What is D365 Embedded Power Bi?
Power BI is one of the four products that make up Microsoft’s no code/low code business application platform—the Power Platform.
The BI in Microsoft’s Power BI stands for business intelligence. Using D365 Embedded Power BI enables business users to easily create dashboards that make sense of disparate data points. It tells a story about your data—this is hugely beneficial for marketing and business planning purposes (not to mention the dashboards look super sweet).
Power BI has a huge customer base and works for organizations of any size. Microsoft touts Conde Nast and Adobe as users, but many of Cobalt’s small association clients also leverage Power BI’s capabilities along with the rest of the Power Platform.
Because it has such a strong following, a quick Google search to find out if Power BI is right for your organization can yield millions of results.
We are here to alleviate that sense of being overwhelmed and to show you one example of how associations can leverage Power BI’s data analysis capabilities with Cobalt’s out-of-the-box engagement scoring to identify at-risk members.
Engagement Scoring in Dynamics
Engagement scoring is a great way for associations to keep a pulse on their membership.
The idea behind an engagement score is every time a member does something (registers for a class, subscribes to an association’s blog, etc), their engagement score goes up. A high engagement score is usually a good indicator that the member will renew come dues season.
The specifics behind our engagement scoring functionality are as follows: when a contact engages with the organization, the system automatically creates an engagement activity for that person and defines the point value for that activity based on the activity type.
For example, in the below screenshot, you can see that Rudolfo Benmore receives 5 points for a forum comment and Kimberly Wane gets 10 points for volunteering.
We then use a field that sums the engagement activity points for that person and displays it on the contact record.
As you can see, the engagement score is in a central location on the contact record. At any time, a staff member can view a contact’s current engagement score, along with a breakdown of the engagement activities by engagement type and the engagement score over time.
Organizations can determine which activity types they would like to score and easily configure those in the system. Here are some common engagement activities and point values to get you started:
- Class Attendance (5)
- Blog Subscription (10)
- Forum Comment (5)
- Committee Participation (10)
- Annual Meeting Registration (10)
Our scoring system provides organizations complete control over what constitutes engagement and how certain activities are weighted against others.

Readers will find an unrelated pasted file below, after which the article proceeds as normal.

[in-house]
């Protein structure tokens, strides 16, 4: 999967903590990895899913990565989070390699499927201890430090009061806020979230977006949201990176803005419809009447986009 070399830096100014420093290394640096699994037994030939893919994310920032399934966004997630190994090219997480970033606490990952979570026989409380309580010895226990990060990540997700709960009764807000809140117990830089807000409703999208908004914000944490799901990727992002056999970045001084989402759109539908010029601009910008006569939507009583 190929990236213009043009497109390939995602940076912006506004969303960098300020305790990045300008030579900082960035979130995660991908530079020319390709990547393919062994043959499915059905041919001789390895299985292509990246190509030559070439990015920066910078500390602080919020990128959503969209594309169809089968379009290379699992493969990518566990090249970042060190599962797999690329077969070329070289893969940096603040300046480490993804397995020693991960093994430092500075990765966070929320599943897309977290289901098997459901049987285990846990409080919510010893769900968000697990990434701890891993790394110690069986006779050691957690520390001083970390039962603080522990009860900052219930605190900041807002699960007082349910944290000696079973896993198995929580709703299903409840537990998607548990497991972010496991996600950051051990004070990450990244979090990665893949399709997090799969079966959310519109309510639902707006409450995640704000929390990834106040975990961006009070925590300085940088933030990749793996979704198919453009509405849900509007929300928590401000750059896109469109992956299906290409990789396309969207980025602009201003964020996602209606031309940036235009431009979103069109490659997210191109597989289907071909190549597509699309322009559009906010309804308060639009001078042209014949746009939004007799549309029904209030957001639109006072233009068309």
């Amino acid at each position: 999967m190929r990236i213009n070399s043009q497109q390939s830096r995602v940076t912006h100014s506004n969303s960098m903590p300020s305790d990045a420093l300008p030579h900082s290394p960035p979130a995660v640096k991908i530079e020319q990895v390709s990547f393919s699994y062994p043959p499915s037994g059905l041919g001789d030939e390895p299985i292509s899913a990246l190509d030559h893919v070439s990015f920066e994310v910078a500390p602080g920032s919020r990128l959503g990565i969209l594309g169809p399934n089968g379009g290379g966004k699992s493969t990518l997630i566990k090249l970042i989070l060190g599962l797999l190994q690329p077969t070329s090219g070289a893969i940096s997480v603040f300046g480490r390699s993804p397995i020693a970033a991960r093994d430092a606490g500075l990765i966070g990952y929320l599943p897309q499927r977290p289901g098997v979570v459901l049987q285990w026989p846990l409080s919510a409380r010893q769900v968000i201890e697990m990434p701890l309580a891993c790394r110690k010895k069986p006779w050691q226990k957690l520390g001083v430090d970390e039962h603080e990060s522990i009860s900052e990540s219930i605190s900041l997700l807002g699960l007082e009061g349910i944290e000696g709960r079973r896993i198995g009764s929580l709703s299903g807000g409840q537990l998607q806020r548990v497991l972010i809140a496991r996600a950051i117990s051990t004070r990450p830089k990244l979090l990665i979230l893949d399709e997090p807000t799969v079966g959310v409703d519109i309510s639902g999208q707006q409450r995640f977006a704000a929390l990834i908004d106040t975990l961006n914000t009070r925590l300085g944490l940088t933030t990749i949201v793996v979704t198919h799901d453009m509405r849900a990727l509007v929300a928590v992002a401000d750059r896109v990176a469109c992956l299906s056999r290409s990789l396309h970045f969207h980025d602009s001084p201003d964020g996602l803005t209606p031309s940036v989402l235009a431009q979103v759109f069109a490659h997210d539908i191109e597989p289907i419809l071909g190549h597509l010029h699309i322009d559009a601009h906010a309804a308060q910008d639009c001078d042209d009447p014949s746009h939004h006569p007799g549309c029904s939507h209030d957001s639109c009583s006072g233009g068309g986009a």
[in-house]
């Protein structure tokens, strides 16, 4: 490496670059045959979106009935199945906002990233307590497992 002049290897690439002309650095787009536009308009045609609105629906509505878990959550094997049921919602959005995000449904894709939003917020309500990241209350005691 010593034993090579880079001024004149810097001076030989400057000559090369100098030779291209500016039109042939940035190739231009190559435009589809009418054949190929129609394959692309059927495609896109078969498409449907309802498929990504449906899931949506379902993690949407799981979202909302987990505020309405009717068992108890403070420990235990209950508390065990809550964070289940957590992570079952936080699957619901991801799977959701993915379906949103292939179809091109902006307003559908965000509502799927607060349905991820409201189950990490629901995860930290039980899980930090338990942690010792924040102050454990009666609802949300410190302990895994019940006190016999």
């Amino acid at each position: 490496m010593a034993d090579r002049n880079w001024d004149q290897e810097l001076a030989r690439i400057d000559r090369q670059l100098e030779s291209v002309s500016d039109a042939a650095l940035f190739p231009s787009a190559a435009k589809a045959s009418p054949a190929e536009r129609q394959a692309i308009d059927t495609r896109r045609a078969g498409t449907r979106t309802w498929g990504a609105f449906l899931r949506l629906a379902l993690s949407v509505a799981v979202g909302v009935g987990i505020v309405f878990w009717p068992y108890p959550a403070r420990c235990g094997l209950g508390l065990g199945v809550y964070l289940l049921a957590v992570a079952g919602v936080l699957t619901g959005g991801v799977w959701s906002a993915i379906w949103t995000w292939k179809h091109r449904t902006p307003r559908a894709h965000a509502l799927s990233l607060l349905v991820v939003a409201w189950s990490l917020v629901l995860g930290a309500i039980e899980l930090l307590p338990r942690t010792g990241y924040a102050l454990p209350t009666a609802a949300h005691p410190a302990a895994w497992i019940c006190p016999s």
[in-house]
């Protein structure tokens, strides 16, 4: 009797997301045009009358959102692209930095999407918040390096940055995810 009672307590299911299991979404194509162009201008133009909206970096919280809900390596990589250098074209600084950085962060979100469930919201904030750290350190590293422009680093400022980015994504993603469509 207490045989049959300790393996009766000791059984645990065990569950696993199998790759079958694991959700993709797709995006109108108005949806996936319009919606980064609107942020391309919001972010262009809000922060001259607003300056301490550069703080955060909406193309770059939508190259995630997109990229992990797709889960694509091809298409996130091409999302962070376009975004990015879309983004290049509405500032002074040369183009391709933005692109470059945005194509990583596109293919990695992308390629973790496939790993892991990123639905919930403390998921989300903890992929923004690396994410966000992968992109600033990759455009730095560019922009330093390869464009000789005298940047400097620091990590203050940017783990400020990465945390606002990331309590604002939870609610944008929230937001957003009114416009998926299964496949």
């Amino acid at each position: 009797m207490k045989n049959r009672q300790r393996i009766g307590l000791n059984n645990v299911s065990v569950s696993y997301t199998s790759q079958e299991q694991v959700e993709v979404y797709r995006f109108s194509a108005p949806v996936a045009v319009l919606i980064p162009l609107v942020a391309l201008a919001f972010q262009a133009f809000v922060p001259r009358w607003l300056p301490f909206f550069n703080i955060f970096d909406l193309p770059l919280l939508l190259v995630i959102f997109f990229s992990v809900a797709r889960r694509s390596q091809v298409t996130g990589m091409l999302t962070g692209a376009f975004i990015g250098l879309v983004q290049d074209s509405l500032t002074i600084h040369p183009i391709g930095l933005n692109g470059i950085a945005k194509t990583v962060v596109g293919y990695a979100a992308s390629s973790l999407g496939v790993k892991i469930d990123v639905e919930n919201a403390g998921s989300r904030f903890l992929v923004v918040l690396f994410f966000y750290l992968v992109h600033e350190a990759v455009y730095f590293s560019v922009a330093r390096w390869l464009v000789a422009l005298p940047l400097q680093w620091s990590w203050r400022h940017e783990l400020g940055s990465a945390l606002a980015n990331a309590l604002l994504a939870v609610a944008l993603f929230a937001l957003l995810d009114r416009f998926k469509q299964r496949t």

Cobalt’s out-of-the-box engagement scoring functionality is simple, and can be configured (without any help from IT!) to address more complex scenarios if needed.
Using Engagement Scores in D365 Embedded Power Bi
An engagement score doesn’t mean much without any context— this is where Power BI comes in.
Once you’ve configured your engagement scores in Dynamics, you can connect your Dynamics instance to Power BI to create macro level visualizations that give you a 360 degree view of your engagement activity data through D365 Embedded Power Bi.
One of the great features of Power BI is it’s ability to do quick calculations and display that information on a card. We’ve used the card visual to display the median and average member engagement scores on our Executive Membership Dashboard.
These measurements are helpful for two reasons:
- They provide context for a single engagement score. A staff member can use this information to know what is “normal” when they look at a contact’s engagement score.
- They help leadership keep a pulse on overall member engagement, which can then be used to guide organization efforts. If those numbers are usually in the 40s, it might be time to launch a marketing campaign for a few upcoming classes.
You can even take these numbers a step further and configure your D365 Embedded Power Bi dashboard to use these measurements in other visuals. For example, we’ve used the median engagement score calculation to determine if a member is classified as low risk or high risk.
In this example, someone is classified as “low risk” if their engagement score is five or more points higher than the current median. Someone is “high risk” if their engagement score is 10 or more points lower than the median engagement score.
When we click ‘High Risk’ or ‘Low Risk,’ we can see what percent of our membership is in that category.
This is a great way to eliminate surprises come dues season—you can see exactly what percent of your membership is considered high risk and are not likely to renew.
Additional Benefits of D365 Embedded Power Bi
To conclude our discussion of Power BI, here are three other key benefits:
You can use other visuals on the dashboard as slicers. For example, if you wanted to see the median engagement score for just one member type, you click on that member type in the pie chart and the other visuals will update accordingly.
You may be doing some of this analysis in Excel already. Microsoft Dynamics makes it easy to export your AMS data to other Microsoft applications such as Excel. However, there are manual steps involved in that process, which means you won’t always have the most up to date information. With Power BI, you can schedule the data to be refreshed periodically throughout the day. No more exporting data manually from your AMS and manipulating it in Excel and sending those files out to other staff. It is all automatic and can be displayed in a central location.
Embed Right into Dynamics
You can embed Power BI dashboards right into your AMS—no need to go to a separate application to see Power BI data. This makes it easy for staff members to find the data they need to make data-driven decisions.